Disabled persons retool selves as online freelancers

Jessica Fenol, ABS-CBN News

Posted at Nov 08 2017 02:57 PM | Updated as of Nov 08 2017 04:10 PM

MANILA - Ronniel Javier was an out of work microfinance officer after he broke his spinal chord in a motorcycle accident 8 years ago, until he found a new career as a web designer.

Javier, 28, now earns P20,000 a month after he trained for 6 weeks under Virtualahan, a Davao-based social enterprise that caters to persons with disabilities.

With "slight strength" on both hands, Javier can work with his laptop on his bed. He trained on email marketing, search engine optimization and graphic design.

"My mom used to attend my personal care from grooming and dressing. As well as feeding me with utensils because I could no longer grip or hold a spoon. But that didn't stop me to go on and get on with my life and pursuing my dreams," Javier told ABS-CBN News.

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Virtualahan aims to lift people from poverty by giving the differently abled work opportunities, said its founder, Ryan Gersava.

Since 2015, Virtualahan has had 127 graduates, 75 percent of which have found jobs.

The social enterprise's courses are being developed with inputs from Google and Accenture to be compliant with Technical Education and Skills Development Authority standards, Virtualahan curriculum development head Doreen Jane Gersava told ABS-CBN News.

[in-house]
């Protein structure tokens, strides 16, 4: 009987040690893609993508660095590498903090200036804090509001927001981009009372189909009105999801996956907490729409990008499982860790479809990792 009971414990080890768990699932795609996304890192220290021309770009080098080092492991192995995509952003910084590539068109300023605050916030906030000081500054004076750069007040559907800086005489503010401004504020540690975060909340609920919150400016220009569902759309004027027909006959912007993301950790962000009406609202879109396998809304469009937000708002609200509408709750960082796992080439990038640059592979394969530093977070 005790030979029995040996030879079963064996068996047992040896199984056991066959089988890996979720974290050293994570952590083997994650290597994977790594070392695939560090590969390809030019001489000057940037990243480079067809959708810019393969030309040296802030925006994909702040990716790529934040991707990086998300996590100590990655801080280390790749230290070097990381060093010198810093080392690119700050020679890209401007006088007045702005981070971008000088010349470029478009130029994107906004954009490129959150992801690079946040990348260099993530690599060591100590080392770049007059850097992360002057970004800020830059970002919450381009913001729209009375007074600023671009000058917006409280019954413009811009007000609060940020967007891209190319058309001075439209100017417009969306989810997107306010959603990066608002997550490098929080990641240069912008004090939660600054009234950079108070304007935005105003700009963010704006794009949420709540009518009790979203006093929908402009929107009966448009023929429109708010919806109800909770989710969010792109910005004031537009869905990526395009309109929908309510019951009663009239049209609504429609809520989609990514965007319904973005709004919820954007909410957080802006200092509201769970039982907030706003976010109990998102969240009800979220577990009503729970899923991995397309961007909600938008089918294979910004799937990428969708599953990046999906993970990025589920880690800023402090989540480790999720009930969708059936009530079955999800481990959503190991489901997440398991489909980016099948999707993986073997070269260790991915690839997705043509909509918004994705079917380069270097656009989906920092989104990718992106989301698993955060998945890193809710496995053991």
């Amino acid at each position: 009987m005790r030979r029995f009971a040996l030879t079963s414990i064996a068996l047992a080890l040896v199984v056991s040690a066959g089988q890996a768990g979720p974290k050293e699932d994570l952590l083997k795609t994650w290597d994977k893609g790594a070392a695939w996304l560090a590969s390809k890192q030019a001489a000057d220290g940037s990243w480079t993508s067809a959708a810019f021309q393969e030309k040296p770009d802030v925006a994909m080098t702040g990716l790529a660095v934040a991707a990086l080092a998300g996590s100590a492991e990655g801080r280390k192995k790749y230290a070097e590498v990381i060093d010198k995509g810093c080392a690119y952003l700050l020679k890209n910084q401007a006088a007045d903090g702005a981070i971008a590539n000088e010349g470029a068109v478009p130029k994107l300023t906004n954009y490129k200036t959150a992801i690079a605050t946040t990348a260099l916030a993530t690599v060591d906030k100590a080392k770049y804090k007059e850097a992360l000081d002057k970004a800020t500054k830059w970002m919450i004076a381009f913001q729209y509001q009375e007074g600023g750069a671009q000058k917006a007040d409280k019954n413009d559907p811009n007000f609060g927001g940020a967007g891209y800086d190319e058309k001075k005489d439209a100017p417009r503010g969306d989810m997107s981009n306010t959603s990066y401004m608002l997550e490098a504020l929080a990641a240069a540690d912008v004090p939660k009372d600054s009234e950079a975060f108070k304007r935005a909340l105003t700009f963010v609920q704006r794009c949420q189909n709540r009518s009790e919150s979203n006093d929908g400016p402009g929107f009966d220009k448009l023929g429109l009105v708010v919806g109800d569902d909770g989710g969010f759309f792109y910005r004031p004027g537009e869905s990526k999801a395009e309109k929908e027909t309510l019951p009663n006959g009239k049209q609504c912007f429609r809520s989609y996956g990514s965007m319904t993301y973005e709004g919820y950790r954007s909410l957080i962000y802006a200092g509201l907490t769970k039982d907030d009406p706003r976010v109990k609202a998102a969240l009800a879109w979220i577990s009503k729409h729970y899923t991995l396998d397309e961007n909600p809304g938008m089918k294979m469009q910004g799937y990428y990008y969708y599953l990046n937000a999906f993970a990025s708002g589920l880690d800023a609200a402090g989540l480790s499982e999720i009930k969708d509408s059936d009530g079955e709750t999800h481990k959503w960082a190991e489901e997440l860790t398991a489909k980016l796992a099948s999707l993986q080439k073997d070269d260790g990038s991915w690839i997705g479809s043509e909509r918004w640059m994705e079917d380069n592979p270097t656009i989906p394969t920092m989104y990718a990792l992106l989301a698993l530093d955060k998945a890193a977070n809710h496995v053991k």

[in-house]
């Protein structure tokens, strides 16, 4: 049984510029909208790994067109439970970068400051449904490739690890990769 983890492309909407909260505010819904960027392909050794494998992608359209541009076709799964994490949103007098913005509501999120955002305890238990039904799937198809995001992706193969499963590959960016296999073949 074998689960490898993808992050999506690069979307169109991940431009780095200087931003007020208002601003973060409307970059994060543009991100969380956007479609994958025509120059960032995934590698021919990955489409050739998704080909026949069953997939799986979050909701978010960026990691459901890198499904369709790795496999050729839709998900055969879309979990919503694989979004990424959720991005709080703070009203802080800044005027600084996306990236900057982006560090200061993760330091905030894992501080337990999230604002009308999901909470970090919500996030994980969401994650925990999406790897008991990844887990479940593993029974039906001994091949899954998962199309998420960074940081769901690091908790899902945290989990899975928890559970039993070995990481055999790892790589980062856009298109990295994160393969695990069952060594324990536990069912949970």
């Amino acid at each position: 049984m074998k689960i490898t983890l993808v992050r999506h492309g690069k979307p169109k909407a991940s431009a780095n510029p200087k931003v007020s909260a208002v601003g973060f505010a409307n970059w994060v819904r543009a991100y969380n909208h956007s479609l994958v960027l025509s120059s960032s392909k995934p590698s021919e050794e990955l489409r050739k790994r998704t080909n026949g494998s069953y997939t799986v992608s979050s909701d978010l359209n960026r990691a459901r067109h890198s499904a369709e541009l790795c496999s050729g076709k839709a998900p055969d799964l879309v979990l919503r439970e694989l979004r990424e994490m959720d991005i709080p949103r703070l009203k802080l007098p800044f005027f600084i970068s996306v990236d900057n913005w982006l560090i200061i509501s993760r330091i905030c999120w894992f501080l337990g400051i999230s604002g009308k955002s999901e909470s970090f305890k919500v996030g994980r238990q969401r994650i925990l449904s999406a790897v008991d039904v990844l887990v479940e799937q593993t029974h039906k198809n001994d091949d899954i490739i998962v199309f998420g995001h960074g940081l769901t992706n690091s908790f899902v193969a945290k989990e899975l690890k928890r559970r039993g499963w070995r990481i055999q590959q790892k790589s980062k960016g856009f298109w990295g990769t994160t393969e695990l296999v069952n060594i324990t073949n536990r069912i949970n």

"What you are studying it’s exactly what you need in the virtual world. Students go through every single training like marketing, SEO, and then customer service," Gersava said.

Another Virtualahan alumnus, Jun Tuazon, now works as a graphic designer. The former overseas worker had half his body paralyzed due to a stroke.

"I thought it was the end. Wala na talaga pag-asa, hindi na ako nakapag abroad na stuck na ako sa Pilipinas, umiiyak nga ako noon eh," Tuazon said. 

(I thought there's no hope. I can no longer work abroad, I'm stuck in the country. I used to cry because of this.)

Tuazon said a PWD group introduced him to Virtualahan.

“There was change in my life, sa confidence ko. I thought when I had my disability, that’s the end of it, I’m a graphic designer by profession but I was able to get a job online graphic designer din,” Tuazon said. 

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Virtualahan also helps its alumni get freelancing jobs by assisting them in building a portfolio, said chief training officer Josh Gersava.

The group won the recent Google Stories 2017 award, which recognizes groups that uses technologies from the US internet giant to create social change.